Monday, February 18, 2019

Bringing Home a Dog



Hey neighbors!!

So, you've decided to add a puppy or dog to your home.  Now, purebred, mix breed, male, female, puppy or adult dog is all a matter of opinion.  Do your research and choose what will work best for you.  Make sure you get a dog that will fit in with your lifestyle.

What I want to talk about is what you need for your new friend.  Before you bring him or her home pick up some necessary supplies.  First do some inquiries to locate a good vet.  You do not want to be frantically calling to find a vet should an emergency arise.  Your vet will be able to give your dog the shots that are needed and can also recommend products for worming and for controlling fleas and ticks.

You will need a collar and leash.  If you chose a puppy over an adult dog, you may want to choose an inexpensive collar first.  Your pup will quickly outgrow the first collar you purchase.  Make sure to check the collar regularly to make sure it has not become too tight.  We use a two finger rule.  You should be able to slide two finger under the collar without making it too tight on the pup.  The leash needs to be of good quality so your dog can not get away from you.  Add a dog tag to this list so should your pet ever run off, hopefully someone will be able to contact you.


Purchase dishes for food and water.  I personally recommend the metal ones, as they are easier to keep clean and sanitize.  You can find them with non-skid bottoms or with a stand to hold the bowls.  Plastic often gets chewed and ragged looking quickly.  This also makes it harder to wash.  Another option is ceramic, but my dogs have actually broken a couple playing with them.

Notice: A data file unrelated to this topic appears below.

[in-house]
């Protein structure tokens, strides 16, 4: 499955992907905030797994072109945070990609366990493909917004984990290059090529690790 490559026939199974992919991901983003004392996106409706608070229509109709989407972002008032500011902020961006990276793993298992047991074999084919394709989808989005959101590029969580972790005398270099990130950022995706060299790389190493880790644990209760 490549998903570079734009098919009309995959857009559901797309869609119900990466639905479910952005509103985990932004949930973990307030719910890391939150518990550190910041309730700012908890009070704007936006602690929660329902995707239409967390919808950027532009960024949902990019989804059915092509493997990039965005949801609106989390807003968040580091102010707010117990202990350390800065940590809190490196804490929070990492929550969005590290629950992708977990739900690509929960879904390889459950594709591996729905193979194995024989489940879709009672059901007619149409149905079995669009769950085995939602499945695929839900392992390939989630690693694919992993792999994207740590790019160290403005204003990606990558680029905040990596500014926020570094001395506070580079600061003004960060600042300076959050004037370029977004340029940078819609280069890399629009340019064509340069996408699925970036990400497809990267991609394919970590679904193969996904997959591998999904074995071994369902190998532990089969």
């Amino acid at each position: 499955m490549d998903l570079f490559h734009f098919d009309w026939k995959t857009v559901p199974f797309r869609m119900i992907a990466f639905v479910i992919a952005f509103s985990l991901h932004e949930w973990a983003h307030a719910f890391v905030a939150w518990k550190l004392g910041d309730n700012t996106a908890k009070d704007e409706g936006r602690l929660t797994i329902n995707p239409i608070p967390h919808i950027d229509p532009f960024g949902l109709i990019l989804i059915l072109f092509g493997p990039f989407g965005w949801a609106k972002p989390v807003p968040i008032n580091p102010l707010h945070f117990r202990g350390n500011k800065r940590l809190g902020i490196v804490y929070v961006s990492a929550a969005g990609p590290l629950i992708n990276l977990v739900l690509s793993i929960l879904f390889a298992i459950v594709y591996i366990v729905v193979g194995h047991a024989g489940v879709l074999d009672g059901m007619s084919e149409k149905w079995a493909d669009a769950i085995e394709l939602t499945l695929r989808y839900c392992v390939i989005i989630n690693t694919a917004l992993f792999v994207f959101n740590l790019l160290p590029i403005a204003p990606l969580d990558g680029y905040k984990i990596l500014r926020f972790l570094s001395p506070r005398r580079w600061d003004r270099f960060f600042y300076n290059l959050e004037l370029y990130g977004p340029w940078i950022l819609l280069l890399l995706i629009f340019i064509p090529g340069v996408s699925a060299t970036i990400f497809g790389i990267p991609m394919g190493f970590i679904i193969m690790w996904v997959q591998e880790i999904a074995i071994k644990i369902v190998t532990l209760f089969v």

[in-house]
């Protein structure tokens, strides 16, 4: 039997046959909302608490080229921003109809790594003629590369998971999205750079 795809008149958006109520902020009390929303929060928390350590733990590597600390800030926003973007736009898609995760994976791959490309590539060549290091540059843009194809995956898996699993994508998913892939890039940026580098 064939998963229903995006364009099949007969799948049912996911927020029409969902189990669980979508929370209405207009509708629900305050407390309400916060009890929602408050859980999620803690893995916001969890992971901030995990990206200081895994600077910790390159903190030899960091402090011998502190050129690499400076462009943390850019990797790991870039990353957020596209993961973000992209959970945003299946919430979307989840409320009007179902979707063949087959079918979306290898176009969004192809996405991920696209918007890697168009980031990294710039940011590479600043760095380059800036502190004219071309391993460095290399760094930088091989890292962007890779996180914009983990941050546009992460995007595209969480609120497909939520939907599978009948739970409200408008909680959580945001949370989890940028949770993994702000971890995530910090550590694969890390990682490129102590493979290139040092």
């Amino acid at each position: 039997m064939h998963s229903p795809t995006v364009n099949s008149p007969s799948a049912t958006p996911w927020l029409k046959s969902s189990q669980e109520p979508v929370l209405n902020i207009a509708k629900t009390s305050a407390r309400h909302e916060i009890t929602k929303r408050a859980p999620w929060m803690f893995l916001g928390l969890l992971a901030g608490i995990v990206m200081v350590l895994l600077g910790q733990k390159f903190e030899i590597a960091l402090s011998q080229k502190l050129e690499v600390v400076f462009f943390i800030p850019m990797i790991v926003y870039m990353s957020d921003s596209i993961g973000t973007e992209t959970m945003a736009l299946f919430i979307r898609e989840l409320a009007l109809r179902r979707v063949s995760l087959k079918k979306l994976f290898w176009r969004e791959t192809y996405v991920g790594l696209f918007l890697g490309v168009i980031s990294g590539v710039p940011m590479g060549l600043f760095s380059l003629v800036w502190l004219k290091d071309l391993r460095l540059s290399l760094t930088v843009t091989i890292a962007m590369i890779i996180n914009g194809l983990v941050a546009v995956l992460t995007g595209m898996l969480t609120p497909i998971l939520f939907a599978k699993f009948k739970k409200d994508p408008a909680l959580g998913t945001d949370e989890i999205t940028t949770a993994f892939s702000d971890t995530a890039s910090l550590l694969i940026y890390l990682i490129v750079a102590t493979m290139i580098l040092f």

A crate is a good idea.  Not only can you keep your pup contained when he can not be watched, but it also assists in housebreaking.  Crates are convenient to place your pup in when company shows up and you do not want them underfoot and possibly getting hurt.  Most dogs will consider their crate a safe place.  Crates are a benefit when traveling too.

A dog bed is an option, not a necessity.  You can purchase a dog bed at your local pet store, Walmart or even online.  Blankets are also nice for a pet bed.  If your dog is housebroken you can place the bed in the crate.  Mine is right next to my bed and Paisley knows when I say bed to get in her bed.


Pick up a few toys and chews for your pup.  Find out what works best for your pup.  I can not give mine any stuffed toys as they quickly rip them open and tear out the stuffing and squeakers.  Check your dog's toys on a regular basis to make sure they can not get hurt with them.

Find out the type of grooming tools you will need.  Brushes, combs, flea combs, and nail clippers are all valuable tools to have on hand.  While in the grooming aisle be sure to pick up a shampoo and conditioner for your dog.  With 5 dogs we have a variety of products.


Be sure to ask what your dog is presently eating.  It is best if you are going to change foods to do so slowly.  Begin to add the new food a little at a time so you do not upset your dog's digestion.  Some dogs have sensitive stomachs and/or food allergies so look for a food that meets your pet's needs.

There are some other dog supplies that I would consider optional.  Dog gates come in handy for containing or restricting your pet from certain rooms.  I personally have a grooming table for my own dogs as well as a neighbors two dogs.  It makes grooming much easier for me.  If you do not have a fenced in yard consider purchasing an exercise pen or an outside kennel.  This will allow your furry friend to be outside without worrying about him running off.  You can invest in sweaters and coats, t-shirts and bows as well as booties to protect your dog's feet.


The most important thing is to love your pet.  If you have any other suggestions for supplies please feel free to add a comment and share them here with our neighbors.


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